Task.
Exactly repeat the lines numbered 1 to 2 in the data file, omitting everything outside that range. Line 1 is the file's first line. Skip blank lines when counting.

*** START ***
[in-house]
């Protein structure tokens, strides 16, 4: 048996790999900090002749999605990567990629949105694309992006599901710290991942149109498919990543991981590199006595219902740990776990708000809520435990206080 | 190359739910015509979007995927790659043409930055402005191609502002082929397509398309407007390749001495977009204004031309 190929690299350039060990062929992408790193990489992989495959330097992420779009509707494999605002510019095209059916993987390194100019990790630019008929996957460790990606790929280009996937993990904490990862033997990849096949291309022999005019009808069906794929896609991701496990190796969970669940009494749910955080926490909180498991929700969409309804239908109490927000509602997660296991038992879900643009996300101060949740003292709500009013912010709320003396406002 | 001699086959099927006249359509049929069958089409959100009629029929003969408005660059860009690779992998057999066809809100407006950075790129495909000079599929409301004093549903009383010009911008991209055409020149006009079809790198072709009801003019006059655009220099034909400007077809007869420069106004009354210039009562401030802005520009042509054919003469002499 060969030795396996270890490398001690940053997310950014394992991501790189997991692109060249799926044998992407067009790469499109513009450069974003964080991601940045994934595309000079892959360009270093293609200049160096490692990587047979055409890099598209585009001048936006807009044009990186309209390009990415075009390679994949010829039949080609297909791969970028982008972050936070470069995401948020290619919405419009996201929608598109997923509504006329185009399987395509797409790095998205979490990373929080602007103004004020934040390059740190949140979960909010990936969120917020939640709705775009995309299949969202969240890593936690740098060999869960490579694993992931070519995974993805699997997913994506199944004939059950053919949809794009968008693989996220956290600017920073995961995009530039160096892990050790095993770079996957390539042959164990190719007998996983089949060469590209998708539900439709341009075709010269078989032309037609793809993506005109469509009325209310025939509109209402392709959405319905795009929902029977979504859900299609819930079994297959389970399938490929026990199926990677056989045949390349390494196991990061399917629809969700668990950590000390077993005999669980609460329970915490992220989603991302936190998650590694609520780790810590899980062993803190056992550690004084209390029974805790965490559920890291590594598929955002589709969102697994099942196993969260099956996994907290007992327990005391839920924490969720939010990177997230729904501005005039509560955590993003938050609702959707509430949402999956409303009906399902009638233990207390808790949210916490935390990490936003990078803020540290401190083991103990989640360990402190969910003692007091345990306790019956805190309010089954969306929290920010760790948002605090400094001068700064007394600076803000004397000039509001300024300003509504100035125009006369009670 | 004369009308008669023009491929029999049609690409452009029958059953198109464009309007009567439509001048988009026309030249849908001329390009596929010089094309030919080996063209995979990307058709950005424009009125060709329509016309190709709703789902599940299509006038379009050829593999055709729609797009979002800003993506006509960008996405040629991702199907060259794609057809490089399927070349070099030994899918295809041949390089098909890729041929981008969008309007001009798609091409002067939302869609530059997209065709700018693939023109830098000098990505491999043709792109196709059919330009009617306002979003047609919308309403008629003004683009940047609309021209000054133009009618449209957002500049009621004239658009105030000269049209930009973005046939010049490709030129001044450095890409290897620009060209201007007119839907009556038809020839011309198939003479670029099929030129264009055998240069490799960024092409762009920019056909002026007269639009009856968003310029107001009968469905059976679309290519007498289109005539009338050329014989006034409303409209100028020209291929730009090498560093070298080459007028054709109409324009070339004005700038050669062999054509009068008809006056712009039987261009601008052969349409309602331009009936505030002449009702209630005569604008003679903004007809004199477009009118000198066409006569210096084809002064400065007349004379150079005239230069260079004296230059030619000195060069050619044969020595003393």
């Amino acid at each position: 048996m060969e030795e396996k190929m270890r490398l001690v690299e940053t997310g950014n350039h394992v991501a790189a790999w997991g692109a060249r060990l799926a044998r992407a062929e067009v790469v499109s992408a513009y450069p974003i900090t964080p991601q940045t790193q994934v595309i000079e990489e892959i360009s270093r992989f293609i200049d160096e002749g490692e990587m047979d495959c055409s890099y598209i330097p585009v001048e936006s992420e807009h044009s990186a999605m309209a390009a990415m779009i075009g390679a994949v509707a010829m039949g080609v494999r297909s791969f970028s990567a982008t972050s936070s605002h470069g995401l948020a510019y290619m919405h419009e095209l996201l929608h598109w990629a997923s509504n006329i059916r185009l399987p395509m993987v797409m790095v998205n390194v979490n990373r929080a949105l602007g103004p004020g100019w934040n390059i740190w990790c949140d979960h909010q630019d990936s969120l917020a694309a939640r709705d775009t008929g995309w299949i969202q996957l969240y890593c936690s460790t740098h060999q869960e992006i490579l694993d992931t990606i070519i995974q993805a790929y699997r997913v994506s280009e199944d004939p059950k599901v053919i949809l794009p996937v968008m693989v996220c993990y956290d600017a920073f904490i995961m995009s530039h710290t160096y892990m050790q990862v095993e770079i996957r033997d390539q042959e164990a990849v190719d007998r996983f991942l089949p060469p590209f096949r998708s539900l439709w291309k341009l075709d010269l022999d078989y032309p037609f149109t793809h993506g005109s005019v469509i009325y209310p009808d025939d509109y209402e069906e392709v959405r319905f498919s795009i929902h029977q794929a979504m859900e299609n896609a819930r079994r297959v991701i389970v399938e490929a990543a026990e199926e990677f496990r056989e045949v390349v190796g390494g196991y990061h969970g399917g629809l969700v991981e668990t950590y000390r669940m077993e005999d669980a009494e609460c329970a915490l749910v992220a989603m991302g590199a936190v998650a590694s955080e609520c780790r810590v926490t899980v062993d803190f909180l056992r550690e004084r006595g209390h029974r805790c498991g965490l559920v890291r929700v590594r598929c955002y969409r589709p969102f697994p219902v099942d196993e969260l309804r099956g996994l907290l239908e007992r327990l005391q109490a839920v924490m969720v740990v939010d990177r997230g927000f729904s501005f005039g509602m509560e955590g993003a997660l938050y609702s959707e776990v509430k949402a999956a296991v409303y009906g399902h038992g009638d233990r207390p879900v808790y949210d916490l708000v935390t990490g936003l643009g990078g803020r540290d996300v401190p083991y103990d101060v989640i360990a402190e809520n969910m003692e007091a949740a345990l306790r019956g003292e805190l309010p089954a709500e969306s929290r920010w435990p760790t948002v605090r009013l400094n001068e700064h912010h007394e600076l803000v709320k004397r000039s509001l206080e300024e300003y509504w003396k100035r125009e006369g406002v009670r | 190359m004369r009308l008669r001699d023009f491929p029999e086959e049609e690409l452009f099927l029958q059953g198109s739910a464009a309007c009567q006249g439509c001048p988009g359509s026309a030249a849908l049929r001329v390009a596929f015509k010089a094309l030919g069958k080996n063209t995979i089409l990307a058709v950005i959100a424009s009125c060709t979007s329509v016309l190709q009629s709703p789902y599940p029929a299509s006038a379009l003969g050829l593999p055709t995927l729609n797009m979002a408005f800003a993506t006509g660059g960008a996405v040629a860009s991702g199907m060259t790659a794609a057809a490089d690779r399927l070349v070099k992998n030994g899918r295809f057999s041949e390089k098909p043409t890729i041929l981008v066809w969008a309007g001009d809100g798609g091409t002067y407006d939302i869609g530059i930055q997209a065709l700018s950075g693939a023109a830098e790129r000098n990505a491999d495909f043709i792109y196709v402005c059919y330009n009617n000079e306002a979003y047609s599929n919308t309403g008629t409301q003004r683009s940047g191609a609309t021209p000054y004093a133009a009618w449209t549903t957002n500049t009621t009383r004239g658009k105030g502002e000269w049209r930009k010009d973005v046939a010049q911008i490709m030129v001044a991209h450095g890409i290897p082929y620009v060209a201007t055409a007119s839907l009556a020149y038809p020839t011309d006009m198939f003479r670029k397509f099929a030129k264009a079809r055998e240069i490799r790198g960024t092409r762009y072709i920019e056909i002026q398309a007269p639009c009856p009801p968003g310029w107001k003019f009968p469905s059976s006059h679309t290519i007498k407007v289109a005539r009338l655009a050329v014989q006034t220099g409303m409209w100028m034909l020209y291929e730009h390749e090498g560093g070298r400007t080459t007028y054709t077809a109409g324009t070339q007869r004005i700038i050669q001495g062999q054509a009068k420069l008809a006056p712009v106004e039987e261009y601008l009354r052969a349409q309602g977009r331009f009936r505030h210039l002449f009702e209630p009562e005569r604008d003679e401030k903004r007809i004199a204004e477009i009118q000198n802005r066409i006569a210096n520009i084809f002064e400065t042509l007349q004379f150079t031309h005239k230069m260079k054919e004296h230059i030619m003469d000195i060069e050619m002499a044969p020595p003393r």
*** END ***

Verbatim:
[in-house]
């Protein structure tokens, strides 16, 4: 048996790999900090002749999605990567990629949105694309992006599901710290991942149109498919990543991981590199006595219902740990776990708000809520435990206080 | 190359739910015509979007995927790659043409930055402005191609502002082929397509398309407007390749001495977009204004031309 190929690299350039060990062929992408790193990489992989495959330097992420779009509707494999605002510019095209059916993987390194100019990790630019008929996957460790990606790929280009996937993990904490990862033997990849096949291309022999005019009808069906794929896609991701496990190796969970669940009494749910955080926490909180498991929700969409309804239908109490927000509602997660296991038992879900643009996300101060949740003292709500009013912010709320003396406002 | 001699086959099927006249359509049929069958089409959100009629029929003969408005660059860009690779992998057999066809809100407006950075790129495909000079599929409301004093549903009383010009911008991209055409020149006009079809790198072709009801003019006059655009220099034909400007077809007869420069106004009354210039009562401030802005520009042509054919003469002499 060969030795396996270890490398001690940053997310950014394992991501790189997991692109060249799926044998992407067009790469499109513009450069974003964080991601940045994934595309000079892959360009270093293609200049160096490692990587047979055409890099598209585009001048936006807009044009990186309209390009990415075009390679994949010829039949080609297909791969970028982008972050936070470069995401948020290619919405419009996201929608598109997923509504006329185009399987395509797409790095998205979490990373929080602007103004004020934040390059740190949140979960909010990936969120917020939640709705775009995309299949969202969240890593936690740098060999869960490579694993992931070519995974993805699997997913994506199944004939059950053919949809794009968008693989996220956290600017920073995961995009530039160096892990050790095993770079996957390539042959164990190719007998996983089949060469590209998708539900439709341009075709010269078989032309037609793809993506005109469509009325209310025939509109209402392709959405319905795009929902029977979504859900299609819930079994297959389970399938490929026990199926990677056989045949390349390494196991990061399917629809969700668990950590000390077993005999669980609460329970915490992220989603991302936190998650590694609520780790810590899980062993803190056992550690004084209390029974805790965490559920890291590594598929955002589709969102697994099942196993969260099956996994907290007992327990005391839920924490969720939010990177997230729904501005005039509560955590993003938050609702959707509430949402999956409303009906399902009638233990207390808790949210916490935390990490936003990078803020540290401190083991103990989640360990402190969910003692007091345990306790019956805190309010089954969306929290920010760790948002605090400094001068700064007394600076803000004397000039509001300024300003509504100035125009006369009670 | 004369009308008669023009491929029999049609690409452009029958059953198109464009309007009567439509001048988009026309030249849908001329390009596929010089094309030919080996063209995979990307058709950005424009009125060709329509016309190709709703789902599940299509006038379009050829593999055709729609797009979002800003993506006509960008996405040629991702199907060259794609057809490089399927070349070099030994899918295809041949390089098909890729041929981008969008309007001009798609091409002067939302869609530059997209065709700018693939023109830098000098990505491999043709792109196709059919330009009617306002979003047609919308309403008629003004683009940047609309021209000054133009009618449209957002500049009621004239658009105030000269049209930009973005046939010049490709030129001044450095890409290897620009060209201007007119839907009556038809020839011309198939003479670029099929030129264009055998240069490799960024092409762009920019056909002026007269639009009856968003310029107001009968469905059976679309290519007498289109005539009338050329014989006034409303409209100028020209291929730009090498560093070298080459007028054709109409324009070339004005700038050669062999054509009068008809006056712009039987261009601008052969349409309602331009009936505030002449009702209630005569604008003679903004007809004199477009009118000198066409006569210096084809002064400065007349004379150079005239230069260079004296230059030619000195060069050619044969020595003393």